Favourite or favorite? Both spellings are correct. The “ou” spelling of the word is used in British English, Canada, Australia, and New Zealand. On the other hand, “favorite” applies to the American English language.
You can only misspell the word if you use the American spelling in British writing, and vice versa.
What is Favorite?
The versatile word “favorite” gets used in English as three different parts of speech. It can function as an adjective, verb, or noun. Traditionally, it only existed as an adjective or noun, but in the 21st century, we also use it in a verb form. Neither its spelling nor its meaning changes its pronunciation – (FAY-vuh-rit or FAY-vrit).
Fun Fact: Although two pronunciations exist, they’re both correct. How you learn to say and spell the word comes down to where you grew up and learned to speak.
The definition of favorite describes something or someone well-liked. It might refer to a highly regarded person, thing, or place. The word also refers to signaling your preference for a social media post or bookmarking a website for later reference. Let’s look at when it means each of these definitions.
As a Noun
As a noun, favorite refers to the competitor favored to win or a highly-regarded person or thing. For example:
- ESPN named the Arlington Renegades as the favorite in the football game.
- The film “The Godfather” became a favorite among audiences.
- Many art collectors name Jackson Pollock as a favorite.
As an Adjective
As an adjective, favorite refers to a person’s most treasured person or item. For example:
- If I had to choose my favorite fall coffee, I’d pick the pumpkin spice latte.
- I can’t pick a favorite flavor; I love them all.
- Did you have a favorite chocolate as a child?
As a Verb
The use of the Internet and social media gave rise to the use of favorite as a verb. In this use, the word refers to marking a post with a sigil or icon that shows a preference for the post. Facebook uses the term post “like” but Twitter and Instagram use the term “favorite.” For example:
• I favorited every photo she posted of her vacation cruise because they all showed such breathtaking vistas.
Favorite or Favourite? What’s the Correct Spelling?
As mentioned earlier, the words “favorite” and “favourite” are correct. If you are in the United Kingdom, the spelling of the word is with the letter “u.” This is because, in British spelling standards, the letters “o” and “r” are separated by the letter “u.”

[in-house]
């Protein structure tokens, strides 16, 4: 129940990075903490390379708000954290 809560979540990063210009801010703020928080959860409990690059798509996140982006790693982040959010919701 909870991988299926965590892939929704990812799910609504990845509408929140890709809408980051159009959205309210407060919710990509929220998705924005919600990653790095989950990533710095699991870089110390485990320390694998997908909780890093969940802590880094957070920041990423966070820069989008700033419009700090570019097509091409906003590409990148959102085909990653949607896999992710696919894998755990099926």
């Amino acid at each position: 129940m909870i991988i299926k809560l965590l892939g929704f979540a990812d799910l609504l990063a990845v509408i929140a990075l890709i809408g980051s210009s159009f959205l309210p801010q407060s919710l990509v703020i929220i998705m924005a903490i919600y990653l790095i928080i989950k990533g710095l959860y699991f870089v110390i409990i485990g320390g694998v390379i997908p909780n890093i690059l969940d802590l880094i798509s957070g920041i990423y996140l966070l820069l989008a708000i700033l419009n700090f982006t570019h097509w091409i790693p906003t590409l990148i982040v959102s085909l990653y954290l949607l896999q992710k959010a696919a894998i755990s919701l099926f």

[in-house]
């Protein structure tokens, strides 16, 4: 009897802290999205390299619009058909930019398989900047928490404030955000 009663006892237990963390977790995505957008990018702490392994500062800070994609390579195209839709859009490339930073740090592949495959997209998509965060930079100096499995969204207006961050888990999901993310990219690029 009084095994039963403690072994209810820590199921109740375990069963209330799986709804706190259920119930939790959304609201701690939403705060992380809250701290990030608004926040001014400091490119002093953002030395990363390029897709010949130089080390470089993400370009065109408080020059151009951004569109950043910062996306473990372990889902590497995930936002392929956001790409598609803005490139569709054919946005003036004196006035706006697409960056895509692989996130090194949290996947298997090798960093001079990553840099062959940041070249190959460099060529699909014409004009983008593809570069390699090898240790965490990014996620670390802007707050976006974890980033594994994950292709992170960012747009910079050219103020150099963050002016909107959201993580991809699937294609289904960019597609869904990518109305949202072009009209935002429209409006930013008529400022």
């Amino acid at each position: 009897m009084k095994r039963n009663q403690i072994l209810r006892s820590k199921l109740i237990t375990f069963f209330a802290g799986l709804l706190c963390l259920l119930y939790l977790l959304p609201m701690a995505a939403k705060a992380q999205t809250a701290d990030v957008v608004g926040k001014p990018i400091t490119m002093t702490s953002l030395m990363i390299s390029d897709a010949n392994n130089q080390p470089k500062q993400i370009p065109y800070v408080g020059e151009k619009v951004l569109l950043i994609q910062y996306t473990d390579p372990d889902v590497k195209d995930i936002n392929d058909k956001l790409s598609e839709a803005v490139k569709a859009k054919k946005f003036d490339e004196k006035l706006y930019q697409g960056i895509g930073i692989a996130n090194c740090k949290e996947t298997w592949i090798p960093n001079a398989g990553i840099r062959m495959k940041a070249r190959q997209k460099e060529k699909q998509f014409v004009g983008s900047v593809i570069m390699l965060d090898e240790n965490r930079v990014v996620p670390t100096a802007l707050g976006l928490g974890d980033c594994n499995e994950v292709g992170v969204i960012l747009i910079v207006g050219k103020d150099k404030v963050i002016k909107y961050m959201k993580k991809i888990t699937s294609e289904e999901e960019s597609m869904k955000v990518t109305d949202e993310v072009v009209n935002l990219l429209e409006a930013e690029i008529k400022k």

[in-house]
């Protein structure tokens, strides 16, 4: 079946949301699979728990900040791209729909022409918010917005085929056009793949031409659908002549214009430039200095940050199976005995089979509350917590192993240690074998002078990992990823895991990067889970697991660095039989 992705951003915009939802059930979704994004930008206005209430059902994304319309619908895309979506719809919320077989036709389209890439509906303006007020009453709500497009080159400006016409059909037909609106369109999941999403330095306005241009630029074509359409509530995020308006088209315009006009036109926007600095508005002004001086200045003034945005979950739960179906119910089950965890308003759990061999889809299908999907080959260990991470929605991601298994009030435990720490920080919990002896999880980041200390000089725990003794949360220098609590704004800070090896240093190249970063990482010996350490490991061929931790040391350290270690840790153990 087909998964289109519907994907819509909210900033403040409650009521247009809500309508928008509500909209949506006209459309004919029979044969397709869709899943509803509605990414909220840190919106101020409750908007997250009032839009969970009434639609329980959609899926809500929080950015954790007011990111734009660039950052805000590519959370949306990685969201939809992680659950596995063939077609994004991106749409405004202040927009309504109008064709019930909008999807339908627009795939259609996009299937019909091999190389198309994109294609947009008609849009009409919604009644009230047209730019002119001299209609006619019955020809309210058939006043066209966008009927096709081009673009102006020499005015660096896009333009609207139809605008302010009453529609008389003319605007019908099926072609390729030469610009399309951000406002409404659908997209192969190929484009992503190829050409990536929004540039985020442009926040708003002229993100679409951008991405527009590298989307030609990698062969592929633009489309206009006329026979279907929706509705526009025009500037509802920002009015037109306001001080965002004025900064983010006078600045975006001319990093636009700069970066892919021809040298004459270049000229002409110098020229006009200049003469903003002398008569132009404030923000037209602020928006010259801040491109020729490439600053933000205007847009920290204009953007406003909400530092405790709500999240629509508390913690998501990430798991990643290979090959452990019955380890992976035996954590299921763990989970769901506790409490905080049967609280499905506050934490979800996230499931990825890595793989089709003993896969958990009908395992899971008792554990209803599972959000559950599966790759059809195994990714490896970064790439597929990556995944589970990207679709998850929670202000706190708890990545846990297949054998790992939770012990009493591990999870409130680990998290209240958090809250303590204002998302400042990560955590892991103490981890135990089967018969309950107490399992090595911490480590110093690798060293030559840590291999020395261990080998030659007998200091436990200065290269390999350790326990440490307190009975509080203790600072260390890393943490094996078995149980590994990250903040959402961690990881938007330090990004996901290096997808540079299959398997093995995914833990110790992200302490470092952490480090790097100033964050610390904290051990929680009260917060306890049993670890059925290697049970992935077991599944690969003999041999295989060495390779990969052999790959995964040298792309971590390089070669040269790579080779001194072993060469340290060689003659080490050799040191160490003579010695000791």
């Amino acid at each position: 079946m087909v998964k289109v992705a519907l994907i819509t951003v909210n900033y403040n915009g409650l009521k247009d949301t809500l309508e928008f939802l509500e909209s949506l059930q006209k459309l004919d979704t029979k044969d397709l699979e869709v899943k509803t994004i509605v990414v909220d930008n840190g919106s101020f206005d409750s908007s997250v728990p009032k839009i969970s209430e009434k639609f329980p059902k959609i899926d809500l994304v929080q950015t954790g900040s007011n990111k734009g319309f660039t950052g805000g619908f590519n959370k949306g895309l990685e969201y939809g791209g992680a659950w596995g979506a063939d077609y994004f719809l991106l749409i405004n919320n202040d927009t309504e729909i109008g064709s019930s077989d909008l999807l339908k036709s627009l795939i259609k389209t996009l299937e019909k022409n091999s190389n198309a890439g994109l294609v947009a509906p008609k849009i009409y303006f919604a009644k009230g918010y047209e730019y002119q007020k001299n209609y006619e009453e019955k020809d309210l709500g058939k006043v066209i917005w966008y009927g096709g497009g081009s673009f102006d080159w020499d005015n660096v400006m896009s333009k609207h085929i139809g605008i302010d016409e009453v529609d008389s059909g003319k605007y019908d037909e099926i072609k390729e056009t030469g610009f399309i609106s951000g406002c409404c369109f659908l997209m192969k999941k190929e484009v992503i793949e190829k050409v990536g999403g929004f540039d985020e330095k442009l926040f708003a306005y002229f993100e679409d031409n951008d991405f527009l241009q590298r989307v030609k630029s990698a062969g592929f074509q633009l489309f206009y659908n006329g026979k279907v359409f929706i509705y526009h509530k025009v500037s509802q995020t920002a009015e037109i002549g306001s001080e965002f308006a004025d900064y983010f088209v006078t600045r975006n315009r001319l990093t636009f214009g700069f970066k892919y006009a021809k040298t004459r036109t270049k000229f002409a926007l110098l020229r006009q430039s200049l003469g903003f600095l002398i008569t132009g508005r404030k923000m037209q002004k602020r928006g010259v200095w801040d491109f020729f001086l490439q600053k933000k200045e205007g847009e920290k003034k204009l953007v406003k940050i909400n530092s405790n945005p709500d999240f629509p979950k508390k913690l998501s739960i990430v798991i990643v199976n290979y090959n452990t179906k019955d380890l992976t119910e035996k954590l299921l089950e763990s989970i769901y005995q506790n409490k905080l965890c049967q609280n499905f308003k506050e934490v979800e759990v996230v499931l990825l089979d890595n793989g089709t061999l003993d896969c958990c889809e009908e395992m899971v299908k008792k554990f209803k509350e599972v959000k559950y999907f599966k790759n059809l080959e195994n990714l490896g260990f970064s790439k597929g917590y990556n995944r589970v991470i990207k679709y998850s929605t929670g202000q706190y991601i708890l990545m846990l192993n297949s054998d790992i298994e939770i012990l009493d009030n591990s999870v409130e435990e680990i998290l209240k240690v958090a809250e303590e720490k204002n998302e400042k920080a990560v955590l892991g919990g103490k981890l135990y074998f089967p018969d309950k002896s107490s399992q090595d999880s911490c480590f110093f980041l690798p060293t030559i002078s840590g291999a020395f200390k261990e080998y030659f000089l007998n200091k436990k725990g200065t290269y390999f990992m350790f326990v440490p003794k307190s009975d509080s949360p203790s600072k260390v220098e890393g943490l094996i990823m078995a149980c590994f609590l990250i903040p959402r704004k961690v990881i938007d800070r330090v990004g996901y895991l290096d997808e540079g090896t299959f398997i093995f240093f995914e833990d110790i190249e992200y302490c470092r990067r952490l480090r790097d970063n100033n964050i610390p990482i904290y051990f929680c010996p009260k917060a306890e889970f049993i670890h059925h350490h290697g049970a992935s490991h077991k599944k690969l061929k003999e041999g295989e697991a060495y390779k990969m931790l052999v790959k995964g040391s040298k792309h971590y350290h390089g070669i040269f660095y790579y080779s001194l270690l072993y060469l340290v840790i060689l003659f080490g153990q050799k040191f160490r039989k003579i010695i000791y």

For instance, in America, we spell “flavor,” whereas, in the UK, the word is “flavour.” The same spelling standards for the following words:
- Rumor and rumour
- Honor and honour
- Humor and humour
So, as long as you spell favourite or favorite the standard way in which country you reside, you are correct.
Two dictionaries settled the debate of whether to spell it with a “u” or not.
In 1755, Samuel Johnson, a famous British lexicographer, published his dictionary, which used the “ou” spelling. In 1828, an American lexicographer, Noah Webster, published a dictionary of American English that used the spellings of words like favorite without the “u.”
The two dictionaries cemented what evolved as the common spelling in each location.
Trick to Remembering the Spelling
Remembering which spelling to use comes down to where you live or visit. When in the United States or writing for a client who does business there, use the spelling without a “u” in it. When writing for a client in Great Britain, add the letter “u” between the letters “o” and “r.”
The “favourite” spelling applies to Canadian English, Australian English, and New Zealand English.
Another trick you can try is remembering that the word “or” is for Americans, whereas “our” is for Britains.
If you still need help with the correct spelling, you can use the word’s synonyms, such as well-liked and best-loved.
When spelling “favorite” or “favourite,” understand that both spellings are correct. It depends on where you live or the client you write for.
You should use the “favourite” spelling for British writing and the “favorite” spelling for American writing. Remember, having the letter “u” in the spelling doesn’t change the pronunciation and the meaning of the word.